The Rise of a New Economic Model

Established 4/14/2012.     Version 2.19 (11/21/2015)


In spite of a long absence, I’ve been busy digging deeper into the various critiques of the Quantity Theory of Money (QTM), in particular Monetary Circuit Theory. Core elements of Circuit Theory have only strengthened my confidence in my new economic model of protectionism. After 6 years of fine tuning the economic model, it was time to condense the theory to its very essence. The tab “Just Measures” is an ideal starting point for the reader new to my writings.  The foundation laid in “Just Measures” tab was used today (11/21/2015) to argue that capital and growth theory is fundamentally flawed (see Money and Machines tab).

I have intentionally avoided tackling inflation, since it struck me as noise in the system, not the signal itself. My goal was to first establish a sound foundation model (i.e the signal), before trying to analyze the noise in the system (i.e.inflation). The entire history of economic thought has always struck me as models built on theories regarding the noise in the system, ultimately leading into a logical cul-de-sac.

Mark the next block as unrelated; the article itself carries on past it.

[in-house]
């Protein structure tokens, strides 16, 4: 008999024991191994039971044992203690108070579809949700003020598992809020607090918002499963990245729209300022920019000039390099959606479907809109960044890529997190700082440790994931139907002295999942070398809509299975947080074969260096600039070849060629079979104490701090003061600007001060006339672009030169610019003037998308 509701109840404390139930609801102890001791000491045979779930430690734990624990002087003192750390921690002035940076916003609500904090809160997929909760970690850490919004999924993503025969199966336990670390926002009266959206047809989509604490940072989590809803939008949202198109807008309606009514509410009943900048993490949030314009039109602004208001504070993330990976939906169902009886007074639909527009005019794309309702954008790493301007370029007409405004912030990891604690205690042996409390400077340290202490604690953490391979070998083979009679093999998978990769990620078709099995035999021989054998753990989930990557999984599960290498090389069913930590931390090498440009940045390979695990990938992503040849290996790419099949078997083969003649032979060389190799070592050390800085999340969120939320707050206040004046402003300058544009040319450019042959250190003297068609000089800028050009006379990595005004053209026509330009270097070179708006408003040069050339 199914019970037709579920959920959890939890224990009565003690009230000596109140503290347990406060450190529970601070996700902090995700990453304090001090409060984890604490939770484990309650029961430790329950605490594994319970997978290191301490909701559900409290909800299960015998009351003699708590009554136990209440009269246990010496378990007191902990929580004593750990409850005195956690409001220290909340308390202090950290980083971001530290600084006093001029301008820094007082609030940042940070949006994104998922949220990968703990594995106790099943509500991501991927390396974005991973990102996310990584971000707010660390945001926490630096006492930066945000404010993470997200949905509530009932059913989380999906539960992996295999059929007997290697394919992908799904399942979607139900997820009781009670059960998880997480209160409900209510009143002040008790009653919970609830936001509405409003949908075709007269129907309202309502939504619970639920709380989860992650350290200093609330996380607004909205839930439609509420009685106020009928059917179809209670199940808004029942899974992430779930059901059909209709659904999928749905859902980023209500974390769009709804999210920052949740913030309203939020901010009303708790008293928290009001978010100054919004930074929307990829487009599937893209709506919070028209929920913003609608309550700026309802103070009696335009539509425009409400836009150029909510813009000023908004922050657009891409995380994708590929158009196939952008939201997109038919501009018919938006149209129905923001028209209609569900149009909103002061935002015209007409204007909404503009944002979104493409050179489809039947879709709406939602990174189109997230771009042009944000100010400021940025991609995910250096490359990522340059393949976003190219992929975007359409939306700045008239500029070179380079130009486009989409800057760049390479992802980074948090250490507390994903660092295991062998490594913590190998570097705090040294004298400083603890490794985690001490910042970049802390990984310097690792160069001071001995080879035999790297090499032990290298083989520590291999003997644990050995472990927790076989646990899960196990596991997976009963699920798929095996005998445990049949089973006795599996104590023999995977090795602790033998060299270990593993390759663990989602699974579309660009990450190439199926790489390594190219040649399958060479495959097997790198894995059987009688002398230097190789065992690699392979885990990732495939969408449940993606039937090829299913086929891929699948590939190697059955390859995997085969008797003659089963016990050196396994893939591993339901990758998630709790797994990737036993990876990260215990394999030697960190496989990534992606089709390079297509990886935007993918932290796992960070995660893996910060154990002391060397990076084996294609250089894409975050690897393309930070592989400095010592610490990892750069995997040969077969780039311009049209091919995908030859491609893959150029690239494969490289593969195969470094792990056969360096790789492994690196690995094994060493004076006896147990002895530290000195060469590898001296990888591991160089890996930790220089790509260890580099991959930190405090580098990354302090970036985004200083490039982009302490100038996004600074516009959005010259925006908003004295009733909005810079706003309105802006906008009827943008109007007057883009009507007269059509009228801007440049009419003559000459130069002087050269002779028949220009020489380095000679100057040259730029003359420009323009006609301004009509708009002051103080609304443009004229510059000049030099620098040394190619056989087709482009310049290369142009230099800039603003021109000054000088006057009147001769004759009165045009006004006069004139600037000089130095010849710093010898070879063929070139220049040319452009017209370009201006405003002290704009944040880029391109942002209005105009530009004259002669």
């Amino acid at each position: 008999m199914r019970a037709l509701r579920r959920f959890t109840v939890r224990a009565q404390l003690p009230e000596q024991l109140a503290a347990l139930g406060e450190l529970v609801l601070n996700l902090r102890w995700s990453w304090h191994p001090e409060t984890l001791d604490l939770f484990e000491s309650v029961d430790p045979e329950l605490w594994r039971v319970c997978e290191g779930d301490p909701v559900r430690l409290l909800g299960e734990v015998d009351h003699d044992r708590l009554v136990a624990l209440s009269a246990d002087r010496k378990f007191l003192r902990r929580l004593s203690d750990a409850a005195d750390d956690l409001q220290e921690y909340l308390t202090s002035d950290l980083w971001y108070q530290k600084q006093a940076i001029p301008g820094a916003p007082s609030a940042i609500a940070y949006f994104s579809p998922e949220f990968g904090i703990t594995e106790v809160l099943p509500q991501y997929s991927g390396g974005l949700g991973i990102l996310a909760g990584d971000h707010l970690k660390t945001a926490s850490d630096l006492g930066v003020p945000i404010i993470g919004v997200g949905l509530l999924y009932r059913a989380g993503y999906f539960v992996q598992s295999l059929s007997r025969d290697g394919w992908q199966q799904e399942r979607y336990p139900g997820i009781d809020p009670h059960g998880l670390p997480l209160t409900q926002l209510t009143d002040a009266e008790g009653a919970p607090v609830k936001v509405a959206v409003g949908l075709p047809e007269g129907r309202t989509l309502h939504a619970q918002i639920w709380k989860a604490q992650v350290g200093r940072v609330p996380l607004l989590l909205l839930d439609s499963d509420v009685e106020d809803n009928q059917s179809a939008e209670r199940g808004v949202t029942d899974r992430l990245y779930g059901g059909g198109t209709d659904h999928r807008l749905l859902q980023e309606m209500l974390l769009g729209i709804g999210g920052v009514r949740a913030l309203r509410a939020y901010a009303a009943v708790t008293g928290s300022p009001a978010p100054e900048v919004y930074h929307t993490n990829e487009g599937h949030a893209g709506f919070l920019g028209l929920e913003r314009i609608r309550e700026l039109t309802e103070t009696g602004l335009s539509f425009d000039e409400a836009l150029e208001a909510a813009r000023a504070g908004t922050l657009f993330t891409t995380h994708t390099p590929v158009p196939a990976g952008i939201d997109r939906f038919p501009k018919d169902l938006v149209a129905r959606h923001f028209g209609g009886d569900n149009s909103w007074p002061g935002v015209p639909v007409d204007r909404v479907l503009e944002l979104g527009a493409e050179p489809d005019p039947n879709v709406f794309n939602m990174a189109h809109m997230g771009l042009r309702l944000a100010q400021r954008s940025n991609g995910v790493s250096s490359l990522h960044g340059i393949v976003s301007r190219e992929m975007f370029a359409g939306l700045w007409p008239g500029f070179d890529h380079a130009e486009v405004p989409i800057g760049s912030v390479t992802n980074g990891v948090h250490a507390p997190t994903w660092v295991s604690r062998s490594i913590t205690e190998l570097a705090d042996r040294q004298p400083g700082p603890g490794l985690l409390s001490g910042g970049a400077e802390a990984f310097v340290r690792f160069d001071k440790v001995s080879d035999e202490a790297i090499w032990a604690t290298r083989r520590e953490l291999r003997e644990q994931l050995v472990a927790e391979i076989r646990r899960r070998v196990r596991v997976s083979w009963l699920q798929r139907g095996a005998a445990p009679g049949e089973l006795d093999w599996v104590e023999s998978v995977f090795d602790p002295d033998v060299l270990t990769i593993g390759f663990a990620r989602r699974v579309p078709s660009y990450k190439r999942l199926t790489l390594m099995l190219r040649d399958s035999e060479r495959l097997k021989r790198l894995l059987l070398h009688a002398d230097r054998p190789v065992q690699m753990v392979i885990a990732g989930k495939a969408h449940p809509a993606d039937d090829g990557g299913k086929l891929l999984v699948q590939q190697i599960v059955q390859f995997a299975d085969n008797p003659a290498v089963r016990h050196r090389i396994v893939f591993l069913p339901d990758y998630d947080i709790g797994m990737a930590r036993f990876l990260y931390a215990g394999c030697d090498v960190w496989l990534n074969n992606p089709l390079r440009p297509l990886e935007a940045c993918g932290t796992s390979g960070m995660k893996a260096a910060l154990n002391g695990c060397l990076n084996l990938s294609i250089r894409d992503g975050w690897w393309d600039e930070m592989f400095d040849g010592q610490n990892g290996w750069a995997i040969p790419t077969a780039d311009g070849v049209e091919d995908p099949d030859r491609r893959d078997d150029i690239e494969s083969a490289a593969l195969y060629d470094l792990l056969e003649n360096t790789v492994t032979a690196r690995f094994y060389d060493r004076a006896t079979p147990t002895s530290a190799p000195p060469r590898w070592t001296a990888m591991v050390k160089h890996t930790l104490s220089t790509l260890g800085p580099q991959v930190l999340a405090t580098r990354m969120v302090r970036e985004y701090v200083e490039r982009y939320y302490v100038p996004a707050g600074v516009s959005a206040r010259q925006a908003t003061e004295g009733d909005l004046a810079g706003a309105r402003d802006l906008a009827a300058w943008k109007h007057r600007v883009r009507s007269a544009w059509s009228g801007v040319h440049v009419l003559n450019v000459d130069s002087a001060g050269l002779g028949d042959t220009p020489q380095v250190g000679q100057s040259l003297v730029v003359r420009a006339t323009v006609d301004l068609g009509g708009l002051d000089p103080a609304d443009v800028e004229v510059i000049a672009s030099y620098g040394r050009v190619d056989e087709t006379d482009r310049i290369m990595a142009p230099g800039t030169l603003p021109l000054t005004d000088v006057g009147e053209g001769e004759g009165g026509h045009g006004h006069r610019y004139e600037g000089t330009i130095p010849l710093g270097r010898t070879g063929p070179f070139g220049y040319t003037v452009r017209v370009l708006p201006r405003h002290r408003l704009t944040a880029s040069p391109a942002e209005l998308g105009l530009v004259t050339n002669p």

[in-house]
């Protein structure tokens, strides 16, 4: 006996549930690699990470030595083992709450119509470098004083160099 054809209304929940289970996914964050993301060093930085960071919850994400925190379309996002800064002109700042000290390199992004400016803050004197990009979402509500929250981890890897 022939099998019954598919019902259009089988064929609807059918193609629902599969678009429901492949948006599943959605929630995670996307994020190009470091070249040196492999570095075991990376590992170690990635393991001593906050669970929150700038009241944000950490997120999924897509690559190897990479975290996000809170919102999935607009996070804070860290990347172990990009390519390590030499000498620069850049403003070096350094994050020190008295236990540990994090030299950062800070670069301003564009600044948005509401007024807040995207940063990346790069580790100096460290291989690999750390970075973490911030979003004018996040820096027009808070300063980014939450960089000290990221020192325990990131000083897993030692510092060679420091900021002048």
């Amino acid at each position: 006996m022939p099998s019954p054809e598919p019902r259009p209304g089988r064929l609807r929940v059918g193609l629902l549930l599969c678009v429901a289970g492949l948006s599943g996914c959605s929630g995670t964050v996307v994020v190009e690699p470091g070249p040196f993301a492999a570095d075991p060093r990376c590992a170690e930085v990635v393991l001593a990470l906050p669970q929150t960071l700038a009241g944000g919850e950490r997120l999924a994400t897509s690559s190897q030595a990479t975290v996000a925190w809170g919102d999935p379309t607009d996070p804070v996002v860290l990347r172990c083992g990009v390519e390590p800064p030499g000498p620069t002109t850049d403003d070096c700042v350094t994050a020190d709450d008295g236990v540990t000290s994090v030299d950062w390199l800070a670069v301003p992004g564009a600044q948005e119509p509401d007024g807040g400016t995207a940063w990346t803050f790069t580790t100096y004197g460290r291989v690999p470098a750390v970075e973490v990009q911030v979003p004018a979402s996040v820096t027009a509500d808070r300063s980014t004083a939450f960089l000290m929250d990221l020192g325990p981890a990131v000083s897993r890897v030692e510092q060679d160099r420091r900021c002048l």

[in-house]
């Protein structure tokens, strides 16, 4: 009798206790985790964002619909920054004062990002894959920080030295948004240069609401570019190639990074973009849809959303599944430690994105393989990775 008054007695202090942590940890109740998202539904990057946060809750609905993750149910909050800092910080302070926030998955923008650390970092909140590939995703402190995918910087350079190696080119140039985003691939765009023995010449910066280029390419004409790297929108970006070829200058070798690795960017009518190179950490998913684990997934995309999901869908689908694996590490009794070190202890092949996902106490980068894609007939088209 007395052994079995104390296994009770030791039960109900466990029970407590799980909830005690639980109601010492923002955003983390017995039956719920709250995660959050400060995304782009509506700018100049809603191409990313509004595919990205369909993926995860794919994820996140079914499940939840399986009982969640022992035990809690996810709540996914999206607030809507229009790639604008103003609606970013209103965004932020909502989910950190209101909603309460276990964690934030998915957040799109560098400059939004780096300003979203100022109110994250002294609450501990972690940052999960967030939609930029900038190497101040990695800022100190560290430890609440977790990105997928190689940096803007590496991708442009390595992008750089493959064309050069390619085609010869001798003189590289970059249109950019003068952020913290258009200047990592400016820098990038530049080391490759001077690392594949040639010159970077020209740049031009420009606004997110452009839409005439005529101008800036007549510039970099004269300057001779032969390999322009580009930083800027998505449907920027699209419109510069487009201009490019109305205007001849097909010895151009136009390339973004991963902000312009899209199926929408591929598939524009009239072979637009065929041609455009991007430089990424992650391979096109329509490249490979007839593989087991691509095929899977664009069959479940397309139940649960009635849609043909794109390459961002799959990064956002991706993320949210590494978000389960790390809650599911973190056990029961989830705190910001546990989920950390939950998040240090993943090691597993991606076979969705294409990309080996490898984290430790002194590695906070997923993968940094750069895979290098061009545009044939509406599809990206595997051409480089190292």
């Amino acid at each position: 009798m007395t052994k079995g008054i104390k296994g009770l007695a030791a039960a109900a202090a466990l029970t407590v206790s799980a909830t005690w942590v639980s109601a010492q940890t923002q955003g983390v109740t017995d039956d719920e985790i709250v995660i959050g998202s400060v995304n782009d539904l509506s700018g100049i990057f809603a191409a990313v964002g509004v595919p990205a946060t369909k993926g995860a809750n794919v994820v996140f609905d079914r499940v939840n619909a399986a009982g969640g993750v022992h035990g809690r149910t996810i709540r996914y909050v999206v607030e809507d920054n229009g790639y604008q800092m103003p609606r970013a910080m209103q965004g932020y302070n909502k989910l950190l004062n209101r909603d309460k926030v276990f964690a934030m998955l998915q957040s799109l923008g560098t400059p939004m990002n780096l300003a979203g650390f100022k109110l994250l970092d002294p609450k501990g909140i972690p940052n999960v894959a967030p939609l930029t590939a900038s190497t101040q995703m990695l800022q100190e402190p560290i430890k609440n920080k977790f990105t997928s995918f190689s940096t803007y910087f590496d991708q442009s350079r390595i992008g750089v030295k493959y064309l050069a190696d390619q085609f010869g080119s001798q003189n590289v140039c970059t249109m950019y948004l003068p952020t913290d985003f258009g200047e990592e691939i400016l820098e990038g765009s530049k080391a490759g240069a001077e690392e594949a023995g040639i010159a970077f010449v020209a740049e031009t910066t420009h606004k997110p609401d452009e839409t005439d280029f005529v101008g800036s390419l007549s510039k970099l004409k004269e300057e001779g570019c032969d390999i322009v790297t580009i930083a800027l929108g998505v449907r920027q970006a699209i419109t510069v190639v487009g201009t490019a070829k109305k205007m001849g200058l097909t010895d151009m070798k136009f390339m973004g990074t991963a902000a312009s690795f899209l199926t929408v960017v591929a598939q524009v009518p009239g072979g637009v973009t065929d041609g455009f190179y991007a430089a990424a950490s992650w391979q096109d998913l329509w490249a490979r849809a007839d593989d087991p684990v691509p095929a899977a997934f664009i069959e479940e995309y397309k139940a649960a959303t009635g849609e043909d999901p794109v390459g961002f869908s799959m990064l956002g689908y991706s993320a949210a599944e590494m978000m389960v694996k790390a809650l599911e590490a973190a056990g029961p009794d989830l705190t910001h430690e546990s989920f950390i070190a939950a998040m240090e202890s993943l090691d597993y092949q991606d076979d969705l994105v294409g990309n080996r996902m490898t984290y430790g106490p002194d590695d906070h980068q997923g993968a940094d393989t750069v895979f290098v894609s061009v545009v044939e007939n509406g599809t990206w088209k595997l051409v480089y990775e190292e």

Even so, I feel I’ve had one small epiphany regarding what I propose to call the  “base” inflation of capitalism which results from bankruptcy.  It is therefore inherent in the capitalist process.  Normally, industrial loans created out of thin air are extinguished by the final sales of finished goods (see Just Measures tab for basic model). But if under competitive pressure, a company goes bankrupt, the industrial loan can no longer be extinguished. A similar argument could be made for real-estate defaults. Unlike “healthy” bank deposits which all have their origins in wages, the deposits resulting from defaults will never be removed from the economy. This is similar to digging gold out of the ground in the Wild Wild West days–there was no associated production of an industrial good associated with its introduction into the economy. Thus, when these “orphaned” deposits are spent they are effectively inflationary (more dollars than goods or service produced).

I suspect this will be the end of the road for me in my journey into economic theory unless someone should take interest in my arguments.

For reader seeking more of my writing, I refer them to where I have previously written:

To keep abreast of recent trade news and opinion, I recommended the following sites:

My Amazon Kindle book: Just Measures by Van Geldstone

And finally one big thank you to my one new follower! :)